While Chipper Jones takes opponents off the rails on a crazy train every time he steps into the batter's box, Craig Kimbrel has a different approach. As the 2011 National League Rookie of the Year jogs to the pitcher's mound, he welcomes the opposition to a jungle—one that isn't so pleasant.
The famous Guns N' Roses song blares through the speakers as he warms up his flame-throwing arm. The first batter of the inning slowly steps up to the dish. Kimbrel, always launching out of the stretch, drops into his already famous stance with his right arm hanging in the air.
He only has two pitches, but what more does he need? His fastball is practically unhittable. He fires the 98 mph four-seamer to the plate.
Please, sir, step back into the batter's box and observe the curveball. You mean the one with the velocity of a slider? Why yes, that's the one! See how it bends from the right-handed batter into the strike zone with ease?
Ninety-five batters in the 2012 season have been lucky enough to face an 0-2 count against Kimbrel. Seventy-two of these 95 gentlemen have walked back to their dugout with a strikeout in the scorebook.
As if that statistic isn't scary enough, the fireballer from Alabama is just as dominant after allowing a runner to reach base, at which the opposition's batting average falls to a staggering .061.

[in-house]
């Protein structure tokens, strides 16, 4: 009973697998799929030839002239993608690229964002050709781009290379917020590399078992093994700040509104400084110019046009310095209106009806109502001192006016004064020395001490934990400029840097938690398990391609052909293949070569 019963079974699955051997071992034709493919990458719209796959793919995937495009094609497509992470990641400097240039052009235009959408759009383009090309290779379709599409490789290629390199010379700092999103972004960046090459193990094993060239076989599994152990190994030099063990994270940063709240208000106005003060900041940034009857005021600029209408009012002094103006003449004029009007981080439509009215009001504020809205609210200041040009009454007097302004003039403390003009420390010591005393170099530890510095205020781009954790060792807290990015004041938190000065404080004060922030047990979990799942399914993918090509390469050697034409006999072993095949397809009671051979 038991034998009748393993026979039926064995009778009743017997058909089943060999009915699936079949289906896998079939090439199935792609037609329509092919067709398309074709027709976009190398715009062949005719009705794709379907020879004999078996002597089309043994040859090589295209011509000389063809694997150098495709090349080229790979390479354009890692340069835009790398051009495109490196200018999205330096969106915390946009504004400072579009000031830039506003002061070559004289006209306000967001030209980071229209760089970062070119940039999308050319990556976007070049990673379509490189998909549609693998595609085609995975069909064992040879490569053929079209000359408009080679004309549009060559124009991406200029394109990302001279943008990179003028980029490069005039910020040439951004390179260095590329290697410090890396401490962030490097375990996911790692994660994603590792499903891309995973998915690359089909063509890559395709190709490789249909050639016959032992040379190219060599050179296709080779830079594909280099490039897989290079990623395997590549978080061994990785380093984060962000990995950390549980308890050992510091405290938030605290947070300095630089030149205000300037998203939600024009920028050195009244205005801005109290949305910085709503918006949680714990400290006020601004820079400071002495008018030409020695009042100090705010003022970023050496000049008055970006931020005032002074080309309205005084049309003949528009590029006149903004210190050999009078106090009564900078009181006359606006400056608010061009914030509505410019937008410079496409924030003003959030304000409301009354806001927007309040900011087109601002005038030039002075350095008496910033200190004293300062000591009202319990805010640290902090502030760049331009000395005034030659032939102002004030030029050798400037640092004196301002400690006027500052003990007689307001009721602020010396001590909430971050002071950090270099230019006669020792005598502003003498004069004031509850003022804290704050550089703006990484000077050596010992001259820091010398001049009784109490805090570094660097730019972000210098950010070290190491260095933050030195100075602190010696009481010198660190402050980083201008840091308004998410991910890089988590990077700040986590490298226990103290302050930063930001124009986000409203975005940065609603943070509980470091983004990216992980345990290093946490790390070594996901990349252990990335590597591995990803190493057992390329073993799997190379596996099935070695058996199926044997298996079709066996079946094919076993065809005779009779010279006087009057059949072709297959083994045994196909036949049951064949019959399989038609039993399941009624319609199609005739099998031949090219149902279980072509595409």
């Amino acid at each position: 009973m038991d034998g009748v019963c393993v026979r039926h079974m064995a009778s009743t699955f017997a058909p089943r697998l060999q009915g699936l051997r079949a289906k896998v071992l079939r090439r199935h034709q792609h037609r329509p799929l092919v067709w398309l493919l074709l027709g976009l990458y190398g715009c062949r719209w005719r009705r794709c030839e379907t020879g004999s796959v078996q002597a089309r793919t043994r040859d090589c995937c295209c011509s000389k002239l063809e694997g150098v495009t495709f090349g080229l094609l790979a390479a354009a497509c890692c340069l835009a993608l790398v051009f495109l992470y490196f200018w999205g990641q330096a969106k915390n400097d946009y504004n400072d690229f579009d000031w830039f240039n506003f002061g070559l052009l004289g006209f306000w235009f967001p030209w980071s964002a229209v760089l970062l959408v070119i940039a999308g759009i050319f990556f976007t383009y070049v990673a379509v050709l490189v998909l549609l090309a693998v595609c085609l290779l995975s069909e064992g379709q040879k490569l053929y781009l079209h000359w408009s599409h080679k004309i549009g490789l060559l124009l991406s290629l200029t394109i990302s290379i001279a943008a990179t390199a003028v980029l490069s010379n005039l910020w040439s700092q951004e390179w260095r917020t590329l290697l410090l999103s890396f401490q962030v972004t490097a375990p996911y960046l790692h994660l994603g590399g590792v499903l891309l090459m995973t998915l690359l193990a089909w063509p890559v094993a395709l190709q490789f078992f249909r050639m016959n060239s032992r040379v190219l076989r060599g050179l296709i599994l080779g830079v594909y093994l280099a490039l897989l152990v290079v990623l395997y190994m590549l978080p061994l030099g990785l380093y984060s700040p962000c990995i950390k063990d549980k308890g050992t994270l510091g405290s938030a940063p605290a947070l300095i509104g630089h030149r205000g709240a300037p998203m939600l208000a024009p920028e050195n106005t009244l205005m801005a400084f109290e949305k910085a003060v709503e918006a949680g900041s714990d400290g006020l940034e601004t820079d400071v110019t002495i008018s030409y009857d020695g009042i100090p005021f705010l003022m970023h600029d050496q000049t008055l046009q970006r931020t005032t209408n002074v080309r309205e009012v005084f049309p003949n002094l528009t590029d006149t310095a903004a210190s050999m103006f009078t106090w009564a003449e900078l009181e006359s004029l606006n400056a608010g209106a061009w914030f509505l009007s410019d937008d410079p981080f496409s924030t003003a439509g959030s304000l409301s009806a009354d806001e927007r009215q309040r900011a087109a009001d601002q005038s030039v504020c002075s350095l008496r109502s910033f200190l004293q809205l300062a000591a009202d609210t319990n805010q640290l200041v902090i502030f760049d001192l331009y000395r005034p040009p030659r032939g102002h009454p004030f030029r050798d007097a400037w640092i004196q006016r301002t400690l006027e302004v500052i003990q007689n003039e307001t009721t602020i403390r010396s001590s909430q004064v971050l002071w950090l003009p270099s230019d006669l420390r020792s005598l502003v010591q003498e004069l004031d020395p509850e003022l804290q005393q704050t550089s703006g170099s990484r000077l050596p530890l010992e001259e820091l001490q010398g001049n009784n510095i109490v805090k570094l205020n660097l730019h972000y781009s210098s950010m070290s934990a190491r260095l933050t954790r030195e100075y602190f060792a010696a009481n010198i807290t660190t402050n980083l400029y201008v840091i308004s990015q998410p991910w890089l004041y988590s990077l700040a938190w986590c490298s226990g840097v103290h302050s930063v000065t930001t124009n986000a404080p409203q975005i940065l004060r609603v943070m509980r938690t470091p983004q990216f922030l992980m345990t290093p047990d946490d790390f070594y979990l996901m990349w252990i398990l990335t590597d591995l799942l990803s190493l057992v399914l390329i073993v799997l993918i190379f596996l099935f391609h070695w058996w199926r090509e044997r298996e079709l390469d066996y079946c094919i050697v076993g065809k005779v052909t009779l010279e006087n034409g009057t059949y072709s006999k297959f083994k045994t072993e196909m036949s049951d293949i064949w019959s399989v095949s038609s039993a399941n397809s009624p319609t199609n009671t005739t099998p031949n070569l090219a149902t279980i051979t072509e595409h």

But wait, there's more!
If the competition manages to get a runner into scoring position, the closer with back-to-back 40-save seasons has only given up a single hit this year. An already pitiful batting average against plummets 27 points to .034.
Through 60.1 innings pitched this season, Kimbrel has allowed 26 hits and 14 walks. His WHIP (walks and hits per inning pitched) is a stunning 0.663. He averages 16.6 strikeouts per nine innings and has allowed a .126 batting average to opponents over the season. Each one of those stats, according to ESPN's Jayson Stark, is either the best or approaching the best in Major League Baseball history.
Craig Kimbrel has mowed down 81.4 percent of the batters he has faced this season. Half of all players that have dared to come to the plate in 2012 have gone down on strikes against the 24-year-old phenom.
We have witnessed one of the most dominant seasons ever.
The batter creeps back into the box. The Braves closer chooses his weapon: a show-me fastball or a make-you-look-silly breaking ball. It usually does not matter.
Strike three. Back to the bench.
Oh, and welcome to the jungle.
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